Surgical options for treating cancer include:
Diagnostic surgery: This is done to determine whether a mass is cancerous. Tissue is removed and tested to confirm whether there are cancer cells. Sometimes this is done by inserting a needle into the tumor and drawing out a tissue sample (called fine needle aspiration). In other cases, you may need a surgical lymph node biopsy, which involves removing an entire node and testing it to determine if cancer has spread.
Supportive surgery: Sometimes surgery is required before administering another cancer treatment. For example, you may need to have a port inserted beneath your skin through which you receive chemotherapy.
Staging surgery: This procedure can determine if your cancer has spread and, if so, which body parts are affected.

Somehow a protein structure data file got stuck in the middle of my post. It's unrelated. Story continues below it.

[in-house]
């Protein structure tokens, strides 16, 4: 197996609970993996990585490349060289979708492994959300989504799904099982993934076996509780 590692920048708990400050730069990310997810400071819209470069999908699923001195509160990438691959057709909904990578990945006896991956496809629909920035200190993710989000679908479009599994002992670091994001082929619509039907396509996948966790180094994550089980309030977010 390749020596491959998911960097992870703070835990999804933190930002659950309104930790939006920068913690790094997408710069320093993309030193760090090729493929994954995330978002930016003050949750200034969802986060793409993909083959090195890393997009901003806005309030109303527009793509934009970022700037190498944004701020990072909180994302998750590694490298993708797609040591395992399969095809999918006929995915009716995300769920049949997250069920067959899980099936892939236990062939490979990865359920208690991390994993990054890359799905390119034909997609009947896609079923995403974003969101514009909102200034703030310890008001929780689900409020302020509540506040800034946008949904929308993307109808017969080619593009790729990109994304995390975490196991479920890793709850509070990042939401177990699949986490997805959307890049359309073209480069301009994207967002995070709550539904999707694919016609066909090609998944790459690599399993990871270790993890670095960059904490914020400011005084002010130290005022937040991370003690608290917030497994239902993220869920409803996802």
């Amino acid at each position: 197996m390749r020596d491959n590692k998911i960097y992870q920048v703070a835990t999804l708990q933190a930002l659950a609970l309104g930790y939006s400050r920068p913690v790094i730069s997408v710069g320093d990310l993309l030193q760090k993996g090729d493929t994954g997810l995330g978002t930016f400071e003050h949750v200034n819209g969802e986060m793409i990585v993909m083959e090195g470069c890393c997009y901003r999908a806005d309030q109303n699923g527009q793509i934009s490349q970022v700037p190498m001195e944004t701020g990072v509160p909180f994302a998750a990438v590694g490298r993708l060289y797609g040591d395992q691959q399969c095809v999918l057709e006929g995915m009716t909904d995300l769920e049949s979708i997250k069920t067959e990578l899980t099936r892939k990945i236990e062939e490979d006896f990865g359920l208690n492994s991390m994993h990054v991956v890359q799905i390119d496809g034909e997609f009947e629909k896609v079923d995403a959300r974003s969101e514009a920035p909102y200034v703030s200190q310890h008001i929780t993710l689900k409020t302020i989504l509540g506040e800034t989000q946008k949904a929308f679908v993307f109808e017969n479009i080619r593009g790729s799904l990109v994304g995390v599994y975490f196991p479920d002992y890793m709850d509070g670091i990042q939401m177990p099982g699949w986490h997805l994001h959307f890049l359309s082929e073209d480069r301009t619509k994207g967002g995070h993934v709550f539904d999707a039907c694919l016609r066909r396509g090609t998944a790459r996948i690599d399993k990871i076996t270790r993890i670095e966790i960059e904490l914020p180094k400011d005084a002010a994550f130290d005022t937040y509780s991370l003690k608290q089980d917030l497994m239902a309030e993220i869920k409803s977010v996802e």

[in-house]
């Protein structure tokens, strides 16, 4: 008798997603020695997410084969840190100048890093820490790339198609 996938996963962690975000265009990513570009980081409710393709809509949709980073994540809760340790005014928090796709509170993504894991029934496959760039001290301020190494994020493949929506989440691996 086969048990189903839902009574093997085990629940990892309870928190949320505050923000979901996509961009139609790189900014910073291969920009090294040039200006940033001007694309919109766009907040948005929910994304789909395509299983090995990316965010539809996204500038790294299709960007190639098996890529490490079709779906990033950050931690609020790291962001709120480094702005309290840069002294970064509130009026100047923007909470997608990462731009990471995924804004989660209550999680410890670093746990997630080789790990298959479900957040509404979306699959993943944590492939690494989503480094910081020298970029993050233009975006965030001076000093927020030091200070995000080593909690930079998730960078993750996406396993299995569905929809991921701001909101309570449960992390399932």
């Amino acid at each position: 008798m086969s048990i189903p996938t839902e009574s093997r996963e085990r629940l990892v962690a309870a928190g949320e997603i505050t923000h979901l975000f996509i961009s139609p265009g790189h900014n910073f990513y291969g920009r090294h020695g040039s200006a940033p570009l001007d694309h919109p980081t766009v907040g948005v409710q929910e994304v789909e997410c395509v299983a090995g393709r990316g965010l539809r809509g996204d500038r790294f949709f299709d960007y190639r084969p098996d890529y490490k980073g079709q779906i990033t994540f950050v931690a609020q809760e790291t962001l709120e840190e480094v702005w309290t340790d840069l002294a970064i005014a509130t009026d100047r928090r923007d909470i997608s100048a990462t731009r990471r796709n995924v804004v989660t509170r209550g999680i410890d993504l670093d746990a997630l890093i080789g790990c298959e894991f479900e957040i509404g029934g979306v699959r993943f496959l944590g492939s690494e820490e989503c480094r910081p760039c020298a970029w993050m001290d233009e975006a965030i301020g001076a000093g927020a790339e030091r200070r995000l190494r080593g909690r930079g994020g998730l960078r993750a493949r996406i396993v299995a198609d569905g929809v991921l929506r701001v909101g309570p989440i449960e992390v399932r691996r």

Curative surgery: This is used to partially or completely remove cancerous tumors.
Palliative surgery: If you have advanced cancer, these procedures can ease pain and improve your quality of life.
Restorative surgery: These procedures are performed after cancer treatment to return your body to its normal appearance. One common type of restorative surgery is breast reconstruction.
Preventive surgery: In this proactive surgery, your doctor will remove suspicious or precancerous tissue before it can become malignant. It can also be used for patients at high risk for developing cancer.
Robotic-assisted surgery: This is a type of surgery that tends to be less invasive than traditional surgery. This minimally invasive surgery doesn’t require a large open incision. That means you’ll likely experience less pain, less damage to healthy tissue, less blood loss and less scarring. Because recovery tends to be quicker, you’ll have a shorter hospital stay and a lower risk of infection. Aurora Health Care was the first health care system in Wisconsin to use the da Vinci® Surgical System, a minimally invasive robotic surgery tool.